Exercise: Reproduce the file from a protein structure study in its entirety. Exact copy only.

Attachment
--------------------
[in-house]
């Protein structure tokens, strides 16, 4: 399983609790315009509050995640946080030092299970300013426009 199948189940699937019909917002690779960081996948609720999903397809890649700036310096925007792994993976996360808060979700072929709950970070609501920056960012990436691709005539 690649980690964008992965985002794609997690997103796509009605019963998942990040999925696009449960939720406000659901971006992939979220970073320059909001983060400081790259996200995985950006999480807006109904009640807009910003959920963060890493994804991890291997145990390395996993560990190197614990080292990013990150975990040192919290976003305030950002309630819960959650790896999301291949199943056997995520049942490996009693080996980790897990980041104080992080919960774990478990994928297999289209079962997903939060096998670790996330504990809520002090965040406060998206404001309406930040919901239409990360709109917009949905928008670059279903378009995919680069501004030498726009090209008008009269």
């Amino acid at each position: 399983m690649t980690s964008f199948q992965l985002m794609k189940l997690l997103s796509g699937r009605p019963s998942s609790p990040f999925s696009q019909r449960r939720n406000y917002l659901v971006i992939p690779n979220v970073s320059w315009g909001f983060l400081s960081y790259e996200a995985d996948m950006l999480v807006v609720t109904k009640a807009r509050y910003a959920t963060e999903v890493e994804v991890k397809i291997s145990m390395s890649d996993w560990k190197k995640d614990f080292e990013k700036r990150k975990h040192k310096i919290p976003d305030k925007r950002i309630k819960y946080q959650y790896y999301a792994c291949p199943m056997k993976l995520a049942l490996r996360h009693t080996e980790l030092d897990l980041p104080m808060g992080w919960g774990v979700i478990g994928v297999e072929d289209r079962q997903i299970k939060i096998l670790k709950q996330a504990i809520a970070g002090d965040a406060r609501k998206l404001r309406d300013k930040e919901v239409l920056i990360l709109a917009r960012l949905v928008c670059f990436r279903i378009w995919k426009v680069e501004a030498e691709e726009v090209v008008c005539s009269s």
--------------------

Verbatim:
[in-house]
């Protein structure tokens, strides 16, 4: 399983609790315009509050995640946080030092299970300013426009 199948189940699937019909917002690779960081996948609720999903397809890649700036310096925007792994993976996360808060979700072929709950970070609501920056960012990436691709005539 690649980690964008992965985002794609997690997103796509009605019963998942990040999925696009449960939720406000659901971006992939979220970073320059909001983060400081790259996200995985950006999480807006109904009640807009910003959920963060890493994804991890291997145990390395996993560990190197614990080292990013990150975990040192919290976003305030950002309630819960959650790896999301291949199943056997995520049942490996009693080996980790897990980041104080992080919960774990478990994928297999289209079962997903939060096998670790996330504990809520002090965040406060998206404001309406930040919901239409990360709109917009949905928008670059279903378009995919680069501004030498726009090209008008009269």
């Amino acid at each position: 399983m690649t980690s964008f199948q992965l985002m794609k189940l997690l997103s796509g699937r009605p019963s998942s609790p990040f999925s696009q019909r449960r939720n406000y917002l659901v971006i992939p690779n979220v970073s320059w315009g909001f983060l400081s960081y790259e996200a995985d996948m950006l999480v807006v609720t109904k009640a807009r509050y910003a959920t963060e999903v890493e994804v991890k397809i291997s145990m390395s890649d996993w560990k190197k995640d614990f080292e990013k700036r990150k975990h040192k310096i919290p976003d305030k925007r950002i309630k819960y946080q959650y790896y999301a792994c291949p199943m056997k993976l995520a049942l490996r996360h009693t080996e980790l030092d897990l980041p104080m808060g992080w919960g774990v979700i478990g994928v297999e072929d289209r079962q997903i299970k939060i096998l670790k709950q996330a504990i809520a970070g002090d965040a406060r609501k998206l404001r309406d300013k930040e919901v239409l920056i990360l709109a917009r960012l949905v928008c670059f990436r279903i378009w995919k426009v680069e501004a030498e691709e726009v090209v008008c005539s009269s």